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Covid-19 Update


Face Coverings

From 15 June 2020, visitors and outpatients coming into our hospitals will be asked to wear a face covering at all times, to help us reduce the spread of Covid-19.
 
A face covering can be as simple as a scarf or bandana that ties behind the head. It should cover your mouth and nose while allowing you to breathe comfortably.

New measures to increase services
Our staff have been working hard to respond to the coronavirus pandemic and ensure the safety and quality of our services for all patients.
 
Just like the rest of the NHS, our number one priority for the last few months has been ensuring that all those who need urgent care - not just those with coronavirus - have been able to get it when they need it.  Combined with the need to avoid unnecessary contact to reduce the spread of the virus, this has meant that some non-urgent appointments may have been postponed, and others delivered differently using technology.
 
We are now preparing to gradually increase some important face-to-face services, but only where this can be done safely - the virus is still circulating and we don’t want to put our patients, the public or our staff at greater risk.  Thank you for your patience and understanding during these difficult times.
 

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YOUR PHYSIO

Condition directory

Femoroacetabular Impingement (Hip impingement)

Femoroacetabular Impingement (FAI) is a condition whereby the ball and socket of the hip joint (femoral head and acetabulum respectively) can meet awkwardly against each other, causing a bony ‘impingement’. All hips impinge at their extremes, but in hips with FAI this impingement can occur earlier and more readily in movement. The underlying cause of this is usually due to subtle differences in the shape / anatomy of the hip joint. Symptoms can be exacerbated by lifestyle, occupational and sporting activities. In some individuals, FAI can lead to symptoms of hip pain, stiffness and dysfunction. It can be a common cause of groin pain in a young adult. It is important to note that for the majority of individuals with FAI, there is no known underlying cause. FAI can lead to wear of the smooth surface covering of the hip joint, namely the articular cartilage. This in-turn can predispose an individual to developing osteoarthritis of the hip. It can also lead to a tear of the hip’s supporting cartilage known as the ‘labrum’. Labral tears, therefore, commonly co-exist with FAI.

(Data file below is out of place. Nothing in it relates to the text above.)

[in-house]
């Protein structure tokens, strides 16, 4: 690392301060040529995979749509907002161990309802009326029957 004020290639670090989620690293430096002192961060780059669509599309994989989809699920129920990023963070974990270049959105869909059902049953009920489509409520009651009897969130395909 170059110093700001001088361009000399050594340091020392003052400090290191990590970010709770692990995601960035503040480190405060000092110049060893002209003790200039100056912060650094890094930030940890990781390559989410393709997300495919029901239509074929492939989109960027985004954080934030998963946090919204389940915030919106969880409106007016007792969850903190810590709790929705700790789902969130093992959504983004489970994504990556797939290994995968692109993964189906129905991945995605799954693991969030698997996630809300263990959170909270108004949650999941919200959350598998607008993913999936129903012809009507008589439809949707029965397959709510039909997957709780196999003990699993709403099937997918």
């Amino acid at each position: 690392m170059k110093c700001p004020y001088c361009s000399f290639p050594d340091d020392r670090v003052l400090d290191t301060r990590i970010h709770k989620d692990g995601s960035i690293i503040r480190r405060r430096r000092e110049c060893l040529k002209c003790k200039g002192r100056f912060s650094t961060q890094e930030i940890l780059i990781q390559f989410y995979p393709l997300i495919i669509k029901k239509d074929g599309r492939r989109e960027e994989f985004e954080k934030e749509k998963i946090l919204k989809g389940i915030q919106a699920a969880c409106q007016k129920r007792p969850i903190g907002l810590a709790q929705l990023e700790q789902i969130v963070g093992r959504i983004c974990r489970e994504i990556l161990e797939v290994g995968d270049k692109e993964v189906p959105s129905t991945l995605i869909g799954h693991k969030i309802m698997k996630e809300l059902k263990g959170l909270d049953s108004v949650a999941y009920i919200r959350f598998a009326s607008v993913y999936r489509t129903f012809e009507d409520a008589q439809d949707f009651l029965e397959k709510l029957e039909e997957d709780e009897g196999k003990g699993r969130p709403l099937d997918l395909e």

There are two main types of hip impingement. Individuals may have either type or a combination of both. The two types of FAI are as follows:

Cam Impingement – this is caused by a subtle abnormality in the shape of the ‘head-neck junction’ just beneath the femoral head (the ball part of the ball and socket) impacting onto the edge of the cup or ‘acetabulum’ during certain hip movements.

Pincer Impingement – this occurs when there is direct contact between the acetabular edge and the ‘femoral neck’ or ‘head-neck junction’. This is usually because the socket is slightly deeper or backwards facing.

hipas

Treatment options include conservative and non-surgical management e.g. lifestyle and activity modification, physiotherapy, pain relieving medications, injection therapy and by addressing MSK risk factors. Surgical management options can be considered in some cases. Treatment very much depends on an individual’s presentation. The severity and underlying nature of the impingement, previous treatments, radiological features (i.e. x-ray and/or scan), a patient’s individual profile (including age, occupation, developmental or childhood conditions at the hip, injury history, sporting pursuits and aspirations) and any other health issues are taken into account.

Physiotherapy treatment aims to reduce pain and stiffness, optimize muscle strength and joint motion and review lifestyle factors which cause excessive contact between the impinging ball and socket.

Surgical treatment for FAI is usually in the form of a hip arthroscopy (or keyhole) surgery, performed by a specialist orthopaedic surgeon. Although similar in principle to arthroscopy of the knee, this surgery is quite involved and should not be deemed as a minor procedure. Rehabilitation following hip arthroscopy surgery is very important in determining the final clinical outcome and should be graded appropriately in conjunction with the surgeon’s post-operative instructions. It is generally accepted that if osteoarthritis has been established in the joint, arthroscopic treatment can be of limited value although research into this field continues.